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We’re Still Here

A Production by National Theatre Wales and Common Wealth

The future of Port Talbot steelworks, the last big steel making plant in Wales is hanging by a hair.  A year ago owners Tata Steel  threatened to close the plant, throw six thousand workers out of work and destroy the only large employer in Port Talbot. Their main complaint was the size of the retired workers pension fund. Under the threat of closure, the steel workers (but not the pensioners)  were forced to vote for one of two options, either of which meant a cut in pensions. This play dramatises the effect of this threat on the workers

It is like no other play. For a start, there is no theatre with comfortable seats facing a stage. The action takes place in a huge, aircraft hanger sized shed, part of the old steelworks, lit only by spotlights. The audience is ushered in, and stands around or moves while the action takes place around and among them. Parts are played by professionals and also by actual steelworkers themselves

Most of the action consists of monologues. An old ex-worker describes the first few days of unemployment – first the feeling of freedom to stay in bed in the morning, soon the gaping hole in his life.  A group of workers pushing a machine through the crowd talk about the comradeship of working together. A young ex-worker talks about trips to the job centre and being told to look for opportunities in ‘retail’.  A sort of Greek chorus speaks of the grass where the huge Ebbw Vale works once stood and runs through the battles of Welsh workers, from the Merthyr Rising to the Miners’ Strike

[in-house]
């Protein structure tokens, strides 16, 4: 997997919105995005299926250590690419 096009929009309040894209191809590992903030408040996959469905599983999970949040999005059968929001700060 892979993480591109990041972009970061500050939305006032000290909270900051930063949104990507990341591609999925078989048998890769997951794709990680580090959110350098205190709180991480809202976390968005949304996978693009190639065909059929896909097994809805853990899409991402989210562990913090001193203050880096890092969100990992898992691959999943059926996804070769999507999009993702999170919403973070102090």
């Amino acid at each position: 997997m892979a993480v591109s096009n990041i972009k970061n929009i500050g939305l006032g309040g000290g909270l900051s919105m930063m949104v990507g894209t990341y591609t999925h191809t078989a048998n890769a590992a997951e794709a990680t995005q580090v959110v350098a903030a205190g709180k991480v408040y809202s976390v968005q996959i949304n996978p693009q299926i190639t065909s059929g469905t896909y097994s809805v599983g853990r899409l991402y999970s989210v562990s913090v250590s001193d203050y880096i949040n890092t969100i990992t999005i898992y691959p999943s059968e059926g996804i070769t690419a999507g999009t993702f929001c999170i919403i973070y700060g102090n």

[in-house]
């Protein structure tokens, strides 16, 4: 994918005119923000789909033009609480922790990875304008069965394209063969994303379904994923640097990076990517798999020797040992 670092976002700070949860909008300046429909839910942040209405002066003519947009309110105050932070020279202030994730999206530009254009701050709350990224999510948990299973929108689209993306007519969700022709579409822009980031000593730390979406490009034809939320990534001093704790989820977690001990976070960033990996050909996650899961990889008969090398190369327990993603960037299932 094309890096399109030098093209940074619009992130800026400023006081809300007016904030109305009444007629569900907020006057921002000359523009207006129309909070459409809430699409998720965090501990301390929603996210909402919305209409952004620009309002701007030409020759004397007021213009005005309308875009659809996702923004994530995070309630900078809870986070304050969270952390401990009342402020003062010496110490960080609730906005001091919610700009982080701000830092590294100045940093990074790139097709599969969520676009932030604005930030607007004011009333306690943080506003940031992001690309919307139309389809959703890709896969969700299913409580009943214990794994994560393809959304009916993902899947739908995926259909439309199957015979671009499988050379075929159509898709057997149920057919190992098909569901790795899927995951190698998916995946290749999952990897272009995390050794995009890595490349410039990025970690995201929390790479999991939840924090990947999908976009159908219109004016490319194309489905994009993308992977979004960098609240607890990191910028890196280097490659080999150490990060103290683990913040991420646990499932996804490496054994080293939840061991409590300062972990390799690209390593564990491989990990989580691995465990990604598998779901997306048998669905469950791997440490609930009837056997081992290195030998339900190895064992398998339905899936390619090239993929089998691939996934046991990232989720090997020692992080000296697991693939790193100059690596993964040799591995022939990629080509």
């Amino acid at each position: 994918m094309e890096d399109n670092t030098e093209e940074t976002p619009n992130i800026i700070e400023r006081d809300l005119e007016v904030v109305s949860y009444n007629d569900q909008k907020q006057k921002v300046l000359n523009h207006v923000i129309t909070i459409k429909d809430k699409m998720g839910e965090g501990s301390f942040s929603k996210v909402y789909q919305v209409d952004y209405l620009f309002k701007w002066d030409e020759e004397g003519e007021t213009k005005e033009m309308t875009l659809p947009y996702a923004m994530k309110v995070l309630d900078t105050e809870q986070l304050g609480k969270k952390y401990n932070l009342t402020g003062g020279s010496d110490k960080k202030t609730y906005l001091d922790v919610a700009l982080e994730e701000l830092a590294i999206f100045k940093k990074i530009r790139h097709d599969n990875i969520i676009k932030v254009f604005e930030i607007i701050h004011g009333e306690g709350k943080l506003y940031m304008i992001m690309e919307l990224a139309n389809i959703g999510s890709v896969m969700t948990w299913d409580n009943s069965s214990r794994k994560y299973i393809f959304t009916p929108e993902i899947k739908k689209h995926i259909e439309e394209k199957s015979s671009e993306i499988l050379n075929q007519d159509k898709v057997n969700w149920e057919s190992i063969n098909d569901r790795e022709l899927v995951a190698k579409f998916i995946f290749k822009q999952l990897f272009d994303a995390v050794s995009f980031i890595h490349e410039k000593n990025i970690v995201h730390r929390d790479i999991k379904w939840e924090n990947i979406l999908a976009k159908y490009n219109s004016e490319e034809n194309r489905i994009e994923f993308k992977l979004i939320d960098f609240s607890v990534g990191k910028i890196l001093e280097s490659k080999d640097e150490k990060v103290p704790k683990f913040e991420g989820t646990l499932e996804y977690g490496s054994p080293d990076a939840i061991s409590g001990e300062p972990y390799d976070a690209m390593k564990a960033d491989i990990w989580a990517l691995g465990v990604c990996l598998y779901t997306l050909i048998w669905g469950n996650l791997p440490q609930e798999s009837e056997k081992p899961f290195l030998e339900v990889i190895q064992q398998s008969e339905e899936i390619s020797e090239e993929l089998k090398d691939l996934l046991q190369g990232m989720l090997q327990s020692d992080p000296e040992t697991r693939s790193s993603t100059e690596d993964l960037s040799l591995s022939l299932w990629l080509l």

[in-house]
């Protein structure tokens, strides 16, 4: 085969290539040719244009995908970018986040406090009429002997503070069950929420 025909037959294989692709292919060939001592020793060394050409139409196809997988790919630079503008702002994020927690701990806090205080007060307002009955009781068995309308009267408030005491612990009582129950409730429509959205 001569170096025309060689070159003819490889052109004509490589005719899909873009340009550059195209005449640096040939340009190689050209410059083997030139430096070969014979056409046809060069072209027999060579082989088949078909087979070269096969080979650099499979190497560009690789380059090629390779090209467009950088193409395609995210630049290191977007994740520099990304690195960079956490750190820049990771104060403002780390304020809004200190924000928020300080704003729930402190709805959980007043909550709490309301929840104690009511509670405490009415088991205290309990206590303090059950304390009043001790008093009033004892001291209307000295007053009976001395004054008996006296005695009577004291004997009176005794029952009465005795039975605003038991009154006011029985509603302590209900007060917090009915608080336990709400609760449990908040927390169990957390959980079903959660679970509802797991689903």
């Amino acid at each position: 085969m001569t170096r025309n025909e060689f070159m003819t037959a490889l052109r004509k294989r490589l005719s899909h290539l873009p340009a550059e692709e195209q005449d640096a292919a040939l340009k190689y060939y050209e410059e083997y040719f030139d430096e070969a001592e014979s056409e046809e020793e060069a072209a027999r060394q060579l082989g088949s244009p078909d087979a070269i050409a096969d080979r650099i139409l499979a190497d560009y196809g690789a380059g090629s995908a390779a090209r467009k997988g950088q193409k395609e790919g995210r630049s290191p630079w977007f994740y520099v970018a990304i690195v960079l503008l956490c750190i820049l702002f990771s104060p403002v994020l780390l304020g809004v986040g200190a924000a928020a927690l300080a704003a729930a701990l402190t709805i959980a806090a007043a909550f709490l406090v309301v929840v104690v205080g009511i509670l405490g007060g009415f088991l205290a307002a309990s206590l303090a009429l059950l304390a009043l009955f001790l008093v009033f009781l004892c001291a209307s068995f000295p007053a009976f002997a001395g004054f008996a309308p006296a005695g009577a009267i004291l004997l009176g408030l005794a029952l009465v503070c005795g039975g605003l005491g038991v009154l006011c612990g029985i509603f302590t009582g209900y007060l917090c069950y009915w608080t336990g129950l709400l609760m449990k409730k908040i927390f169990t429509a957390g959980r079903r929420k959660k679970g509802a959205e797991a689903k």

Finally, the audience is invited to sit around in a circular discussion mimicking a Trade Union branch meeting.  One worker finds it too much for him and dashes out.  Another berates the union for not taking a harder line. A union official describes how hard he had fought management, even with trips to speak to the owners in Mumbai and wrecking his marriage. The performance ends with the feeling “Well, what’s to be done?” While “We’re still here” – the anthem of Welsh nationalism – sounds more like a cry for help than one of defiance

The whole experience (it can’t really be described as a play in the normal way) gave a  powerful picture of the feeling s of steelworkers which obviously hit home to the audience, a mixture of local people – including present and former steelworkers – and regular theatregoers.  Sadly there was no talk of the wider picture of the economy and of the only solution – the nationalisation of steel making under those workers’ control

Geoff Jones

Swansea Socialist Party

[Common Wealth is a company that makes site-specific events. Their work is political and contemporary and addresses the concerns of our times]